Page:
At the foreign ministers’ meeting on November 14, Romanian Minister of Foreign Affairs Bogdan Aurescu highlighted the need to continue EU support for Ukraine on all levels – political, financial, military and economic. He hailed the launch and rapid operationalization of EUMAM Ukraine and the adoption of assistance measures by the European Peace Facility. He also mentioned that Romania will continue to provide multidimensional support for Ukraine and recalled Romania’s efforts to facilitate the export of grain and other Ukrainian products through Romanian sea ports.
Unclear situation in Croatia
The Croatian government wants to participate in the training mission for Ukrainian soldiers, but it is not certain that this will happen, because President Zoran Milanović, who has authority over the army, opposes the idea. As commander-in-chief of the armed forces, the president can block the government’s decision. His opposition can be overridden by a two-thirds majority in parliament. After reiterating his opposition on November 15, Milanović stated: “Let Parliament discuss the matter, if two-thirds of MPs make a decision to that effect, I will accept it.”
The Croatian government accuses Milanović of having pro-Russian views, whereas he believes that by participating in EUMAM Ukraine, Croatia would become involved in the war. President Milanović accuses the government and ministers of attempting to circumvent him in decision-making on foreign affairs and defence.
After Tuesday’s meeting, Defence Minister Mario Banožić was unable to say how exactly Croatia would be involved, “I cannot comment on the mode until it passes coordinating bodies, primarily the government. The mode was proposed by the Croatian army, based on its experience in previous missions and operations.” Asked if Ukrainian soldiers would be trained in Croatia or some other EU member country if the decision was approved, Banožić said that both modes had been proposed.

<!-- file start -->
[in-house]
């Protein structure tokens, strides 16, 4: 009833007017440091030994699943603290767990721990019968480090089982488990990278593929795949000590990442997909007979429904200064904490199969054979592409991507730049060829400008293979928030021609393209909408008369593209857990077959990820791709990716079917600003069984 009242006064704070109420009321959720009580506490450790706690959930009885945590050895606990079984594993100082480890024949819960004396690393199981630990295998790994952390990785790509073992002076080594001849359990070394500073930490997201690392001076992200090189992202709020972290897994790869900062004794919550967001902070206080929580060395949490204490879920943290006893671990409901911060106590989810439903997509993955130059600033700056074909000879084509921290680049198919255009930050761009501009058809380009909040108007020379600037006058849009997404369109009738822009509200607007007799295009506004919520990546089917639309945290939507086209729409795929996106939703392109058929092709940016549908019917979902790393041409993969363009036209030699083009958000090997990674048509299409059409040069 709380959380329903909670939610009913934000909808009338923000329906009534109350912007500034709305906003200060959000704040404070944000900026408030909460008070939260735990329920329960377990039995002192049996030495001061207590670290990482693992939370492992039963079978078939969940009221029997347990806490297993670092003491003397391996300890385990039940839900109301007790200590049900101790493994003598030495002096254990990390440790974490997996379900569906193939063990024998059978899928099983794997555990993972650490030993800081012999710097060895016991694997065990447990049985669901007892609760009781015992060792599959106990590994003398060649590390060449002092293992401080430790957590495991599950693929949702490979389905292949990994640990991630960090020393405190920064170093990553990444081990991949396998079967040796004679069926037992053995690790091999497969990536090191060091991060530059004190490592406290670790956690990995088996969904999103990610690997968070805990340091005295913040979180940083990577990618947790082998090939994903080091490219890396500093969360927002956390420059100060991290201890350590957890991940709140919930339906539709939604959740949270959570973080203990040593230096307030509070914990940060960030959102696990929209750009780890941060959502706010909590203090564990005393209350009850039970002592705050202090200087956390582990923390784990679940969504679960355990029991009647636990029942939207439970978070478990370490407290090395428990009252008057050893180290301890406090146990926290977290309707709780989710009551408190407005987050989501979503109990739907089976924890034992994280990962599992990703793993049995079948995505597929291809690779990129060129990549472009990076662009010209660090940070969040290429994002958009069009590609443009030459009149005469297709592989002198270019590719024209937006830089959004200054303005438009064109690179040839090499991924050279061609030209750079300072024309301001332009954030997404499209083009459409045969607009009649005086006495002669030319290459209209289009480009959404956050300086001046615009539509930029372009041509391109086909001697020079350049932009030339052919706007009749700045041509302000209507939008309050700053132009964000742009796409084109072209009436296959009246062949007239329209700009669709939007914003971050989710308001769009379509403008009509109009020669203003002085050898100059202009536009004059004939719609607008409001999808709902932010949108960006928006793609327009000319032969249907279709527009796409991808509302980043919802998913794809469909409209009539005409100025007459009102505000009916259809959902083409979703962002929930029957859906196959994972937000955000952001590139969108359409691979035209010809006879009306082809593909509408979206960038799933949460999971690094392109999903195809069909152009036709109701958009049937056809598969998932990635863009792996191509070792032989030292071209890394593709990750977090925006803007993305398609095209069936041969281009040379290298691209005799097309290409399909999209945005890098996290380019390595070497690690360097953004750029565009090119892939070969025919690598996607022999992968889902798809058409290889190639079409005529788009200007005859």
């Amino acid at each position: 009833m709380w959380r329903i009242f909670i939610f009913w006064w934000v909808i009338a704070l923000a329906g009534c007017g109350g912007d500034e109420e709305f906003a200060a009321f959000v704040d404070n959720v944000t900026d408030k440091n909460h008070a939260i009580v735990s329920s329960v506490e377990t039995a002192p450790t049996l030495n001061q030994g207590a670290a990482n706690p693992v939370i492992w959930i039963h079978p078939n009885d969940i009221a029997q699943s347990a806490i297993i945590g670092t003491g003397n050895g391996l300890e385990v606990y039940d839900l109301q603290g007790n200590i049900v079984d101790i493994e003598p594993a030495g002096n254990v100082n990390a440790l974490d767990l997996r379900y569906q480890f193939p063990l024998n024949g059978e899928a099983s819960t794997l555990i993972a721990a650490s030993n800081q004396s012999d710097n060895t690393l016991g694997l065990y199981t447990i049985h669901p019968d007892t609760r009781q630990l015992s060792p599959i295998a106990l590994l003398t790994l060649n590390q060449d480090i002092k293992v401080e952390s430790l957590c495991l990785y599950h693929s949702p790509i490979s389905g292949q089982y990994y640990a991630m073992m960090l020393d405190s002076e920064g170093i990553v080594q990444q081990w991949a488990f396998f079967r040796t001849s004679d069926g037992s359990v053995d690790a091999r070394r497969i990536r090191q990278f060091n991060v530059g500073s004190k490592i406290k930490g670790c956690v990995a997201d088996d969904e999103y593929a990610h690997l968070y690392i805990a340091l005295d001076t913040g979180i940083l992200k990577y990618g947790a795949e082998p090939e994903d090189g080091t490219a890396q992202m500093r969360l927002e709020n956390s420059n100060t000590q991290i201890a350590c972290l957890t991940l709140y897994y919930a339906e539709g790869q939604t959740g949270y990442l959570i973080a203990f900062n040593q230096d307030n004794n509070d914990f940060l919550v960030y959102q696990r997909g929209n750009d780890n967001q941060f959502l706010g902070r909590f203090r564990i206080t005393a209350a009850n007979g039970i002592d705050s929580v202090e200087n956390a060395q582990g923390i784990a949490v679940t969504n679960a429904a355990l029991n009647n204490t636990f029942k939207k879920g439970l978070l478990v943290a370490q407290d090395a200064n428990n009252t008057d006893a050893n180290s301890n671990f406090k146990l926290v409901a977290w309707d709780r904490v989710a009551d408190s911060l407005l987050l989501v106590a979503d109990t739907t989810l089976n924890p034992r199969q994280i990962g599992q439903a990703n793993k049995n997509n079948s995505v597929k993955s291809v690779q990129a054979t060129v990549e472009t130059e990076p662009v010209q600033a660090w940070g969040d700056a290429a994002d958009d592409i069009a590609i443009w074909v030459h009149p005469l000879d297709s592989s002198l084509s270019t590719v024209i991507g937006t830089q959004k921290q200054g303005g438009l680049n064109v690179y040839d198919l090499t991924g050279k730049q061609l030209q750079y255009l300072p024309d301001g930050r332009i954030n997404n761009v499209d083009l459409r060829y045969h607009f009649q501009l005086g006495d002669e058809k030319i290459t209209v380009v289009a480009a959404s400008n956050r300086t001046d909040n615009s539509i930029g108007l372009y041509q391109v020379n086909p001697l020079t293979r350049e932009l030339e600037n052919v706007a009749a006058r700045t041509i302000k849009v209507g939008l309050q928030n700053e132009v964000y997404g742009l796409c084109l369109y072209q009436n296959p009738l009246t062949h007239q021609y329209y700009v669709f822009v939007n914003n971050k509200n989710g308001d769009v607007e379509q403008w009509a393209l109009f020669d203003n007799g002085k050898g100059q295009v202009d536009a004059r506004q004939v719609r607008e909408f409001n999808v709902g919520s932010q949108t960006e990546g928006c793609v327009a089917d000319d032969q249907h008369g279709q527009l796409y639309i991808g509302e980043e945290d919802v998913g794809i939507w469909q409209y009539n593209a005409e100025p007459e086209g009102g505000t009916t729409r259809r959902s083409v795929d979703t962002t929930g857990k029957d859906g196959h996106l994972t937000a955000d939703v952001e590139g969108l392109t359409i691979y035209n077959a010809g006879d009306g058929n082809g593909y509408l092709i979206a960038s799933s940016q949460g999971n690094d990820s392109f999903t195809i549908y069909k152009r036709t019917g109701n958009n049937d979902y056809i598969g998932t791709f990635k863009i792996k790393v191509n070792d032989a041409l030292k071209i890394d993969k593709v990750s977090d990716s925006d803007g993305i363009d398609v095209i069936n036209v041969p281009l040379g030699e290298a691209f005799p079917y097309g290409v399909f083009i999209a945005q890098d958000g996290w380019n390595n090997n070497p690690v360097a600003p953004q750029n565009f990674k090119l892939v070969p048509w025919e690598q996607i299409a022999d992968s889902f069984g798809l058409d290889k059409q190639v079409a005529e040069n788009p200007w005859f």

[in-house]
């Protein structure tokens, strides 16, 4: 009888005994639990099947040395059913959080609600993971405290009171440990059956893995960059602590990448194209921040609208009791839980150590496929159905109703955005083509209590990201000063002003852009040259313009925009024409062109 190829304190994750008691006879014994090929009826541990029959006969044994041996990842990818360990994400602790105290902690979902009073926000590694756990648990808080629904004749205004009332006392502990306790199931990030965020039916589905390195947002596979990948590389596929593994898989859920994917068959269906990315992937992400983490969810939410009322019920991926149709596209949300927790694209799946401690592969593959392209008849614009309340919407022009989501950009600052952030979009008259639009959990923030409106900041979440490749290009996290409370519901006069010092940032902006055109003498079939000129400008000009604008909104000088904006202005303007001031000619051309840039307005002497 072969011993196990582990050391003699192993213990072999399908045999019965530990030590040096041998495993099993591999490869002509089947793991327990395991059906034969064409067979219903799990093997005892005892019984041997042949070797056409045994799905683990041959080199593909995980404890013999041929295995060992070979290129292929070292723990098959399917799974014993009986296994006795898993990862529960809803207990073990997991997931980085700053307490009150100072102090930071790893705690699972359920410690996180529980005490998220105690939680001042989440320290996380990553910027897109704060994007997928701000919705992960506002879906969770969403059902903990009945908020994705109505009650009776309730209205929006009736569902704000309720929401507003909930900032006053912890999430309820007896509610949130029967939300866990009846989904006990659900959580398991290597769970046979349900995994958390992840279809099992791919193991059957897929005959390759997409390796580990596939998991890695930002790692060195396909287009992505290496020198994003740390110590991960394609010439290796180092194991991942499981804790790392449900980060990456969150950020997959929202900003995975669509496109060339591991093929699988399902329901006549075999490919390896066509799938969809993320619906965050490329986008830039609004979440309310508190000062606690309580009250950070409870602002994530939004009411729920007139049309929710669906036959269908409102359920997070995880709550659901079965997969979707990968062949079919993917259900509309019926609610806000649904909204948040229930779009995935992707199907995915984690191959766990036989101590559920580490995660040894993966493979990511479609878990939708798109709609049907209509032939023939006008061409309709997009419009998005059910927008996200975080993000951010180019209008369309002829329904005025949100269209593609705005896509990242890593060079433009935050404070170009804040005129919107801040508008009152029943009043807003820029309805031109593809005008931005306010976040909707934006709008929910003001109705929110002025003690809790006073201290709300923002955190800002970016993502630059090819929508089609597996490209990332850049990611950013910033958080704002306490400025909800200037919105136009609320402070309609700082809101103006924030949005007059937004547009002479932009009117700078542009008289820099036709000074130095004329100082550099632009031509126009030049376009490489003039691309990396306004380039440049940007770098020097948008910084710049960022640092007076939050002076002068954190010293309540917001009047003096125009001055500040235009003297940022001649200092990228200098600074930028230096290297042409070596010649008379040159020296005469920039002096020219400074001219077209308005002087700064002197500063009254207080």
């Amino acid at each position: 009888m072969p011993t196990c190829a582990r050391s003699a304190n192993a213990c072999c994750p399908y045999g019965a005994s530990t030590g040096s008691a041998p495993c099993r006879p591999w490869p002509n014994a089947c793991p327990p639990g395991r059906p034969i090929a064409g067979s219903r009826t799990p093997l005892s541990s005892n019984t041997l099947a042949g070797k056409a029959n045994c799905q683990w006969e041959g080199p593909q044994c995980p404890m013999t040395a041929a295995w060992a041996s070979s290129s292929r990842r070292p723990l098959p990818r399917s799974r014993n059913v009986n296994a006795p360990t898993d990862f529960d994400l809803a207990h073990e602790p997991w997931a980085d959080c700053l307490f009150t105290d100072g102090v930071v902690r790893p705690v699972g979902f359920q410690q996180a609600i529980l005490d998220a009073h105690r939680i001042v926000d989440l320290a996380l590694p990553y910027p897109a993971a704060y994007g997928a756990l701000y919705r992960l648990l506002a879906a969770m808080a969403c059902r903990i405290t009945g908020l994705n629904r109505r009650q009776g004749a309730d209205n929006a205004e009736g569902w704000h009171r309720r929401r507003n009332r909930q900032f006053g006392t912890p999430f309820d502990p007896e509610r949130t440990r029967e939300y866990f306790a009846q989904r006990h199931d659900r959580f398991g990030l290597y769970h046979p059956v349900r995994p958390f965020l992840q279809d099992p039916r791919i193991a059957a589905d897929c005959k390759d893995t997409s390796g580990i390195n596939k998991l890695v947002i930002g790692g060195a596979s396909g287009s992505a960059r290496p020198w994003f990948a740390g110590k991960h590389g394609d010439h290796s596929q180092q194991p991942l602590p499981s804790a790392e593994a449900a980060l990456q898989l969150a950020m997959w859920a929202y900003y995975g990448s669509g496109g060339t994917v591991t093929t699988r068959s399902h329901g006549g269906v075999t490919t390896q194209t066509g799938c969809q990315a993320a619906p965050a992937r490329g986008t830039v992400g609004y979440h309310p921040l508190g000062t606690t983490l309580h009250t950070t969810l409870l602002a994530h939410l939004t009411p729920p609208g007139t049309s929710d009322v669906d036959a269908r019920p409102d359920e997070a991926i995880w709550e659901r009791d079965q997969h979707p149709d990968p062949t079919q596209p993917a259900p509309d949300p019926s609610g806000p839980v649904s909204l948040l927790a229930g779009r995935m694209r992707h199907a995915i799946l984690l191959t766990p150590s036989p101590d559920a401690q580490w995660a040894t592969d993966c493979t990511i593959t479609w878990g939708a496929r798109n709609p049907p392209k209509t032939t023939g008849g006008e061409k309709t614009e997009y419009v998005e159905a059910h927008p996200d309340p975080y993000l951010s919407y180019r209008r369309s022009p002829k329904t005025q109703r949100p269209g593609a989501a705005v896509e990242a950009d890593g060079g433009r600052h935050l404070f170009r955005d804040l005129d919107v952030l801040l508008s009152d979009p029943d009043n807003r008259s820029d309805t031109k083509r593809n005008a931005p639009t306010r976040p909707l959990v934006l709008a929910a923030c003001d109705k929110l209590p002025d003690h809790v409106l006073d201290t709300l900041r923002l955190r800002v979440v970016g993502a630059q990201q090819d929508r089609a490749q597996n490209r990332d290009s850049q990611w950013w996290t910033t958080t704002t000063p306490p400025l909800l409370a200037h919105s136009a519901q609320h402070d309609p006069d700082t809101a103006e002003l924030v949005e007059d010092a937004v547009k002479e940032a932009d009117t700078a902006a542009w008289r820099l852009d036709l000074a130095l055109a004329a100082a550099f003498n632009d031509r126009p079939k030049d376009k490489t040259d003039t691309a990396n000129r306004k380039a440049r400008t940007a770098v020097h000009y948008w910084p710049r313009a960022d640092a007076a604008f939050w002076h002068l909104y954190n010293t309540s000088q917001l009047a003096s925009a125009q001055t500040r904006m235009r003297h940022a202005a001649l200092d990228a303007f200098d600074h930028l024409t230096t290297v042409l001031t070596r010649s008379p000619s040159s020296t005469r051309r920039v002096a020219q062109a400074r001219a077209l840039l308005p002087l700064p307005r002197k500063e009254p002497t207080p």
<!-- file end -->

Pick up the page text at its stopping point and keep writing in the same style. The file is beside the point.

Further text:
Common weapon purchases
The defence ministers also discussed the joint procurement of weapons. Croatian Minister Banožić welcomed the previous results of a working group in terms of potential cooperation and joint procurement. Belgium is also in favor of joint procurement in the EU and has already purchased weapons together with its neighbors Luxembourg and the Netherlands. After the meeting, EU foreign affairs chief Josep Borrell said that needs had been identified and the EU would now reach out to the industry.
Before the meeting, Borrell warned that the continent could fall into a competitive race to replenish depleted stocks after already having provided so many arms to Ukraine this year.
“The important is to go together, to avoid splitting the market, to avoid competition,” Borrell said in Brussels. He said a situation like during the Covid-19 pandemic, when EU member states raced to buy vaccines for their own countries, should be avoided.
“Everybody together, all together makes better prices, better quality and better time,” he said.
Brussels said that including deliveries by individual member states, the European Union had thus far provided arms and military equipment with a total value of eight billion euros to Ukraine. That’s around 45 percent of the value of arms deliveries provided by the United States.
This article is published Fridays. The content is based on news by agencies participating in the enr.